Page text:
Interactive timeline tools for joined-up investigations

In a recent blog post, we explored the role of interactive timeline tools in a typical police investigation. We saw how KronoGraph unpicks big and complex call data records (CDR) and communications metadata, revealing specific clues that drive an investigation forward.

CDR analysis rarely gives the full picture, though. To build a convincing case, investigators need to bring relevant information together from all available sources, linking it into a complete and compelling story that stands up in court.

That’s no mean feat. A typical investigation could involve data from dozens of different sources: witness reports, central police database records, internal record management systems (RMS), warrant databases, gang intelligence databases, internet service provider (ISP) data, body cam footage, to name a few.

interactive timeline tools make it easy to understand complex time-based data
Interactive timeline tools help investigators understand complex time-based data, like CDR information.

Luckily, it’s another great use case for interactive timeline tools, especially combined with link analysis. Let’s take a look.

Combining interactive timeline tools with link analysis

This example shows a representation of People, Object, Location, and Events data. The ‘POLE’ model is widely used in police investigations and gives a structured method to categorize, store, and connect information relating to an incident.

We’ve combined a geographic link analysis chart with a KronoGrap-built interactive timeline tool, at first just plotting information from eye witness reports.

Markers are a great way to add context to interactive timeline tools, in this case showing when the individual robberies happened.
Markers are a great way to add context to the timeline tool, in this case showing when the individual robberies happened.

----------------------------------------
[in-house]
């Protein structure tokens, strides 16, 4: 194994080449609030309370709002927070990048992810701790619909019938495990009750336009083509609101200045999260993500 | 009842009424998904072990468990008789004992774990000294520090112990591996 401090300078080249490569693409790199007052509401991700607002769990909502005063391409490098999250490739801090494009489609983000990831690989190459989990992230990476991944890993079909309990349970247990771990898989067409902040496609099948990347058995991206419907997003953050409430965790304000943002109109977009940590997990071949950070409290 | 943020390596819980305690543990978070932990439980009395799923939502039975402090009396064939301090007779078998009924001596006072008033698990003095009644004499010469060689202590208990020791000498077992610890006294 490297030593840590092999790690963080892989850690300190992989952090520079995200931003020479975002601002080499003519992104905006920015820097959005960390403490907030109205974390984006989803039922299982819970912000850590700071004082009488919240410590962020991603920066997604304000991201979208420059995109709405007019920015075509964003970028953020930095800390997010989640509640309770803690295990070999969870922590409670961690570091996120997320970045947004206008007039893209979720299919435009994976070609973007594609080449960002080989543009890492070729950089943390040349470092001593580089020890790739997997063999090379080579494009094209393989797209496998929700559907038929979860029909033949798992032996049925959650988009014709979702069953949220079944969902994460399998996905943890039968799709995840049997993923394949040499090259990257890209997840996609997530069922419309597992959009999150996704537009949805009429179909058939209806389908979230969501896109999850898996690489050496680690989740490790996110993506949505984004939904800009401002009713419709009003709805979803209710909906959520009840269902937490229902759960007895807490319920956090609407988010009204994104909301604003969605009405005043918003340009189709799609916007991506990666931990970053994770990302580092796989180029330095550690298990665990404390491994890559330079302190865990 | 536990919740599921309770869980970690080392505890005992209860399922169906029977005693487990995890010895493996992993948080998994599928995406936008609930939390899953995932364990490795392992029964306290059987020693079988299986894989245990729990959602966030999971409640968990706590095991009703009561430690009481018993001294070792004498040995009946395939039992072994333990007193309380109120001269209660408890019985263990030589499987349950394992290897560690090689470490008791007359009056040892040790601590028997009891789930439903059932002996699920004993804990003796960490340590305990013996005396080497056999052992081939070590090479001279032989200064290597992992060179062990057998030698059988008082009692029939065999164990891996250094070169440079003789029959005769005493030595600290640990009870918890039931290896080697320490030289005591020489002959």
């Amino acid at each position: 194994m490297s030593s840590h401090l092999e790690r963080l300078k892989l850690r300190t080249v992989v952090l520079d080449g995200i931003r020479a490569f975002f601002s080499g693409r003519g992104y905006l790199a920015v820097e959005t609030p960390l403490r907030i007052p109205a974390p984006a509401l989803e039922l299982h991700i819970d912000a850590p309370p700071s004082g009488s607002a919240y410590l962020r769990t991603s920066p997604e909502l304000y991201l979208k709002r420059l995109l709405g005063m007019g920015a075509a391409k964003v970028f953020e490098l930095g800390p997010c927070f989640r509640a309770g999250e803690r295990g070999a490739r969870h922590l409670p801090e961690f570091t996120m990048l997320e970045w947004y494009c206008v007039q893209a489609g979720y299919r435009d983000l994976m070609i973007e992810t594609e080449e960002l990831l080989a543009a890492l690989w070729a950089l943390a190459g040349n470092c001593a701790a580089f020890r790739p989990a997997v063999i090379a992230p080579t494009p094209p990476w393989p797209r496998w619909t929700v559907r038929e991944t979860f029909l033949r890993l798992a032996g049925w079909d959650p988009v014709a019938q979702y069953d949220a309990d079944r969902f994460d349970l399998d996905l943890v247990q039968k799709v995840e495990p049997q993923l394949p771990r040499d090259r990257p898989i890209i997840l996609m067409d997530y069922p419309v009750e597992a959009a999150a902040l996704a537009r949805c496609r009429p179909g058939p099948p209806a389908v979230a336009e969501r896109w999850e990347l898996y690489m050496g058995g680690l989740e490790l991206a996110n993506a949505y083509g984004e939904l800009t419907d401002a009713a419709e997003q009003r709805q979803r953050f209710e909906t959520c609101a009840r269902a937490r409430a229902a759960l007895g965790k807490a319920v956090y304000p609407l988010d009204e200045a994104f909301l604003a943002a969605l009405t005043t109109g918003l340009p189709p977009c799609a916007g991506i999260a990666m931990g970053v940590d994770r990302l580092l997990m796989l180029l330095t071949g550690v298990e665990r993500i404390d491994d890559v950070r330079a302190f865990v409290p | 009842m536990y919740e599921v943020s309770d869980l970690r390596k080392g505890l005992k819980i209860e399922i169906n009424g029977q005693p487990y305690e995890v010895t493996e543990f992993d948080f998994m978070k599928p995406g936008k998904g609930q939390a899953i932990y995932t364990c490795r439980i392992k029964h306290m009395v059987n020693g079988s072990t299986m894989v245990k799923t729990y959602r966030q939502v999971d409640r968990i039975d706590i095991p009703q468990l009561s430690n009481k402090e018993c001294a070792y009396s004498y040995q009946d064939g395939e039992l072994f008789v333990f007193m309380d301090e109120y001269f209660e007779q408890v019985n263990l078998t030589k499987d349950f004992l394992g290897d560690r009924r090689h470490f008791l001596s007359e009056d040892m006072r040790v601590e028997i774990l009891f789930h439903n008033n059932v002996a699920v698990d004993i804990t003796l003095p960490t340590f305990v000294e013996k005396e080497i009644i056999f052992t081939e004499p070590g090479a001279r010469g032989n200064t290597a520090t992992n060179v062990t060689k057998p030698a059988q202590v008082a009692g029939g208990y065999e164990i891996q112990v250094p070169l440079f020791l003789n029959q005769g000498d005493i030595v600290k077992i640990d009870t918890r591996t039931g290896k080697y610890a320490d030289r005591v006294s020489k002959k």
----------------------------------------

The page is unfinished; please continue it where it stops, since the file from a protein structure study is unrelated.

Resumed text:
A vehicle is stolen in New Jersey then spotted again in Manhattan, close to two reported robberies. The vehicle is then abandoned northwest of the second robbery, and a weapon found nearby. The interactive timeline tool shows this all took place between 4am and 10am on 18 June.

In both of our visualizations, we can layer-up datasets – adding more information and context to help reveal the bigger picture. Let’s start with some Automated License Plate Recognition (ALPR) data.

Interactive timeline tools: With ALPR data, we get a more detailed view of our suspects movements through the Holland Tunnel
With ALPR data, we get a more detailed view of our suspects movements through the Holland Tunnel.

Next, let’s add some cell phone data to see if our suspect spoke to anybody during the robberies. This shows four phone calls made by the suspect to a possible accomplice around 6am – just after the robbery at 7-Eleven.

Our interactive timeline tools now contain data from four sources: robbery times, eye witness reports, ALPR matches and the suspect’s phone calls
Our timeline now contains data from four sources: robbery times, eye witness reports, ALPR matches and the suspect’s phone calls.

There’s another call to the possible accomplice at around 10am, just after the weapon was found.

Our timeline now contains data from four sources: robbery times, eye witness reports, ALPR matches and the suspect’s phone calls

By interacting with this visualization, layering-up data from different sources, investigators can answer ‘who, what, where and when’ questions, simplifying complex scenarios to reveal persons of interest and lines of inquiry.

It also makes it easier to identify the most relevant and admissible information to submit in a case, helping reach the overall goal of conviction.

Timelines that drive investigations

We’ve seen how timeline visualization reveals sequences and patterns in complex connected events.

As a standalone interactive timeline tool, or combined with one of our link analysis toolkits, it gives law enforcement and intelligence teams the vital insight they need to solve crimes, make prosecutions and keep everyone safe.

The examples we’ve shown so far only scratch the surface of what’s possible. If you want to see how KronoGraph handles your own data, request a free trial.

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